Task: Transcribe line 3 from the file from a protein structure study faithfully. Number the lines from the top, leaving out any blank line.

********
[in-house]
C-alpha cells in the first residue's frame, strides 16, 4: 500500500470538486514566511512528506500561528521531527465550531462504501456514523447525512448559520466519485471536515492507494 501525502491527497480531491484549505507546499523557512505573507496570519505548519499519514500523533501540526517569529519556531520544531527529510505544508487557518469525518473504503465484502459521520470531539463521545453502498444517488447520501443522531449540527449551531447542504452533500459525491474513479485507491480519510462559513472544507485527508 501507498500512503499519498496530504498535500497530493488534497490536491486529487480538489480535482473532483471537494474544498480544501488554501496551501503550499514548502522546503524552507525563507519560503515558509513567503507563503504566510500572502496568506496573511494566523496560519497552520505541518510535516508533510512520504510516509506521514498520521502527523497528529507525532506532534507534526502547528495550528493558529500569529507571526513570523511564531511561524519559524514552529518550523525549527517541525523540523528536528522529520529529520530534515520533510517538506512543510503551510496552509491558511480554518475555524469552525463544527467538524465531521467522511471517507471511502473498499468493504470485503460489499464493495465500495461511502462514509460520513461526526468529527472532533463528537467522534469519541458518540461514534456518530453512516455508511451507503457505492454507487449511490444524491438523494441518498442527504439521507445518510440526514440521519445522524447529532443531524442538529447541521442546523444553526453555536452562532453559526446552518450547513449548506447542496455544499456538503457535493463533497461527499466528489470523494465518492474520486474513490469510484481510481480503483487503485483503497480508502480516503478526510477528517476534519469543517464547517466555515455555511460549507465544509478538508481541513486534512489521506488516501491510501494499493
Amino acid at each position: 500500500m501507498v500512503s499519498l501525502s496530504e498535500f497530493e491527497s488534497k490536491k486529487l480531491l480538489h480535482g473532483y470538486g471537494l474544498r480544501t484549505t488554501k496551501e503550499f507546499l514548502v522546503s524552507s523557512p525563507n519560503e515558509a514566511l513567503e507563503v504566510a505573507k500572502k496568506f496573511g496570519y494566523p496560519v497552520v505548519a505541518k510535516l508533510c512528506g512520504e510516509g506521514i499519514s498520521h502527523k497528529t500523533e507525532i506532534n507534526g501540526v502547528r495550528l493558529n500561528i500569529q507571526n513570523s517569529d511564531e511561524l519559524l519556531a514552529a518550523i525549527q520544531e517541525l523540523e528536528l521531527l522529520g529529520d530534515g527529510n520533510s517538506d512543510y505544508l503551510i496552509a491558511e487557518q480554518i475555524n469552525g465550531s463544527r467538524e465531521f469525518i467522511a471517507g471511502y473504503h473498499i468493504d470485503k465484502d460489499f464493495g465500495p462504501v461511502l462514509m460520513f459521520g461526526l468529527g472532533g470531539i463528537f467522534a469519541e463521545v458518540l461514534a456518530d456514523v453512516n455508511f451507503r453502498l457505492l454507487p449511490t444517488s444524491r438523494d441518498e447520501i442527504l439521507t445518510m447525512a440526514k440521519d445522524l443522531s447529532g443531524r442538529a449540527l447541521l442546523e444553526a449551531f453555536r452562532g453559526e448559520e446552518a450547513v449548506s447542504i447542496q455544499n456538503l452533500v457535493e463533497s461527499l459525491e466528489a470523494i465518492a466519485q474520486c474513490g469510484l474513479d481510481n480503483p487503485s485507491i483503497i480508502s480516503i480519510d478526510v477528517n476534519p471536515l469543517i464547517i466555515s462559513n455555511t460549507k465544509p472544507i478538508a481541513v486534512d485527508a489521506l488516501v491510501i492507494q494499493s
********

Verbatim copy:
Amino acid at each position: 500500500m501507498v500512503s499519498l501525502s496530504e498535500f497530493e491527497s488534497k490536491k486529487l480531491l480538489h480535482g473532483y470538486g471537494l474544498r480544501t484549505t488554501k496551501e503550499f507546499l514548502v522546503s524552507s523557512p525563507n519560503e515558509a514566511l513567503e507563503v504566510a505573507k500572502k496568506f496573511g496570519y494566523p496560519v497552520v505548519a505541518k510535516l508533510c512528506g512520504e510516509g506521514i499519514s498520521h502527523k497528529t500523533e507525532i506532534n507534526g501540526v502547528r495550528l493558529n500561528i500569529q507571526n513570523s517569529d511564531e511561524l519559524l519556531a514552529a518550523i525549527q520544531e517541525l523540523e528536528l521531527l522529520g529529520d530534515g527529510n520533510s517538506d512543510y505544508l503551510i496552509a491558511e487557518q480554518i475555524n469552525g465550531s463544527r467538524e465531521f469525518i467522511a471517507g471511502y473504503h473498499i468493504d470485503k465484502d460489499f464493495g465500495p462504501v461511502l462514509m460520513f459521520g461526526l468529527g472532533g470531539i463528537f467522534a469519541e463521545v458518540l461514534a456518530d456514523v453512516n455508511f451507503r453502498l457505492l454507487p449511490t444517488s444524491r438523494d441518498e447520501i442527504l439521507t445518510m447525512a440526514k440521519d445522524l443522531s447529532g443531524r442538529a449540527l447541521l442546523e444553526a449551531f453555536r452562532g453559526e448559520e446552518a450547513v449548506s447542504i447542496q455544499n456538503l452533500v457535493e463533497s461527499l459525491e466528489a470523494i465518492a466519485q474520486c474513490g469510484l474513479d481510481n480503483p487503485s485507491i483503497i480508502s480516503i480519510d478526510v477528517n476534519p471536515l469543517i464547517i466555515s462559513n455555511t460549507k465544509p472544507i478538508a481541513v486534512d485527508a489521506l488516501v491510501i492507494q494499493s